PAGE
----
That’s all you need to get going. Plant up a few pots (or host a day where you invite your community to help you) and put them in your community garden. That’s all there is to it!

Put up a sign saying ‘Our community garden’ to advertise to everyone what you’re trying to achieve.

Keeping your community garden going

Once you’ve got your garden started, you can begin to spread the word and think about scaling it up.

Here are our top tips on how to get your community garden more established and self-sustaining.

You may not get everything right first time – some things work, and others don’t. No project was ever completely plain sailing! Try not to be disheartened if you have setbacks, just regroup and try again.

1) Ask for help

You’ll need some support to keep your community garden looking bright and beautiful. Ask in your local community if anyone is willing to support or help you, and form a volunteers group who can share the work.

Learn what skills your volunteers may have and how you can use that in the garden. Some people may be incredibly green-fingered, while others may be better suited to building planters and bug hotels. Others may excel at promoting your garden and organising events. Everyone has a skill they could contribute!


2) Set a vision

It can be a useful exercise to invite your community along to your garden and ask them their thoughts and what they would find useful or enjoy. That might be a bench to relax and chat or specific beds for growing veg or flowers. Once you’ve got a clearer idea, you can set out a vision document that helps to shape the decisions you make for your garden, and ensures everyone is working towards a common goal.

This vision document and community consultation is also extremely useful if you ever want to apply for funding for your community garden.


3) Invite people in

Spread the word about your community garden by hosting events or community planting days at your garden. This can help to build your base of volunteers as well as establish the profile of your garden so more people can enjoy and benefit from it.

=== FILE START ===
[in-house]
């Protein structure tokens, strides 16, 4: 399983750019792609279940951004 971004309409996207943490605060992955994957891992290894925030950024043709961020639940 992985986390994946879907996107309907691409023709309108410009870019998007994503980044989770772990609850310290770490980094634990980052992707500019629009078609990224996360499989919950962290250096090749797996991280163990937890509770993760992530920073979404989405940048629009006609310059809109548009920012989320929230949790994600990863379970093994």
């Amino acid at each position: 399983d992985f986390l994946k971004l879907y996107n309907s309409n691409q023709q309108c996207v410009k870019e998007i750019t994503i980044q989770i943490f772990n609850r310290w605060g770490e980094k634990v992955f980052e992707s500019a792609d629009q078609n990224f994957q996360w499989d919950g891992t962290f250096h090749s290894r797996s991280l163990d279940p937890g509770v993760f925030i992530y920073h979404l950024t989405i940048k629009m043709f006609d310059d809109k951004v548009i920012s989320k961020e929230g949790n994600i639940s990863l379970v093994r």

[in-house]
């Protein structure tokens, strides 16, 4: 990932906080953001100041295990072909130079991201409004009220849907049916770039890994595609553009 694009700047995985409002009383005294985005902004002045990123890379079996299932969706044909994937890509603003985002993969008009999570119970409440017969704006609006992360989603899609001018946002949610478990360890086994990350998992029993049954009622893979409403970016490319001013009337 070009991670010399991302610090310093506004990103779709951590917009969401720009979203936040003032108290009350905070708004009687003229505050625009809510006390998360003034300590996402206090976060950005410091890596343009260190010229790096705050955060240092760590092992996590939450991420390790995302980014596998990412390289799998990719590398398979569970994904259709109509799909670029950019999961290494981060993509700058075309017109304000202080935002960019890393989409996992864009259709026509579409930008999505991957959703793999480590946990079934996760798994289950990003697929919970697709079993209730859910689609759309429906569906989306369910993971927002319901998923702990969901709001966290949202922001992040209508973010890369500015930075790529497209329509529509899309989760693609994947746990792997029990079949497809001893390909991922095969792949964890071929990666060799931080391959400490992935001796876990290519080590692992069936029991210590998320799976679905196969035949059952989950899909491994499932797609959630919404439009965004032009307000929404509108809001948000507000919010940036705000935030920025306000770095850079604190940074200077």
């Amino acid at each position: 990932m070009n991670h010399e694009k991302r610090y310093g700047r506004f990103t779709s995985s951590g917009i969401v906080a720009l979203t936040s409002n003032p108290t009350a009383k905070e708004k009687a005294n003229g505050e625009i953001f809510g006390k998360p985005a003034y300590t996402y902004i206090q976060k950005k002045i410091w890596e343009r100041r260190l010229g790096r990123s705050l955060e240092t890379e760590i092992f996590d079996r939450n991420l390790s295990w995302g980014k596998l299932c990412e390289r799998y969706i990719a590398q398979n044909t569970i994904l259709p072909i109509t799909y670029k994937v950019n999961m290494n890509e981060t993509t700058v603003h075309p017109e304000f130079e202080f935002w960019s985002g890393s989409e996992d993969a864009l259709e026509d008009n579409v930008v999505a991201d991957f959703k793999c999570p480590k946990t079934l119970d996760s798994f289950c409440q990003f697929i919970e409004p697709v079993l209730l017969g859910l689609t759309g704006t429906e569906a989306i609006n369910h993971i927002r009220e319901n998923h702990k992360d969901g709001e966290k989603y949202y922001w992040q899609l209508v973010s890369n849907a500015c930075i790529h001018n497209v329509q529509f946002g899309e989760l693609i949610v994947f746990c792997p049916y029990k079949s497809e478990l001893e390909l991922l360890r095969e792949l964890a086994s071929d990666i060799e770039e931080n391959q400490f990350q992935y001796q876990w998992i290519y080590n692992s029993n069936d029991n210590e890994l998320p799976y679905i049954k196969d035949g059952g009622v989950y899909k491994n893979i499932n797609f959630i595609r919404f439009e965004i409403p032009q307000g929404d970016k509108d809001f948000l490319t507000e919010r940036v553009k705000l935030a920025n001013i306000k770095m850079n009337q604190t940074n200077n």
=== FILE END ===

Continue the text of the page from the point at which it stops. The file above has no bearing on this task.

Consider reaching out to local businesses, community groups and local press to see if they’d like to visit and help out, or sponsor anything you might need to grow your garden further.

Looking for funding?

If you’re looking for funding to take your community garden to the next level, we’ve got a list of local community grants you can apply for. Alternatively, get in touch with one of our team who can provide support or put you in touch with someone who’s been in your position.

Community grants to apply for Get in touch

Top tip

If you’re struggling with people disrupting your community garden (we know it happens!), why not take a leaf out of our friend Rob’s book?

When the plants in his local park were ripped up the night after they were planted, it understandably caused upset. But the next day, he just planted them again. That night, they were ripped up again.

In a battle of wills over several days, whoever was ripping them up eventually gave up as they were consistently replanted the following morning.

It can be frustrating, but by keeping calm and being consistent, you can send the right message!

Community gardens in Dundee

Manuela chats about the network of community gardens in Dundee and how beneficial they are for local residents.

Did you know?

Wherever possible, using peat-free compost (or even making your own!) is a small measure we can all take to protect our environment this spring. Peatlands are precious spaces for wildlife and they’re a huge store of carbon – protecting them is vital in the fight against climate change.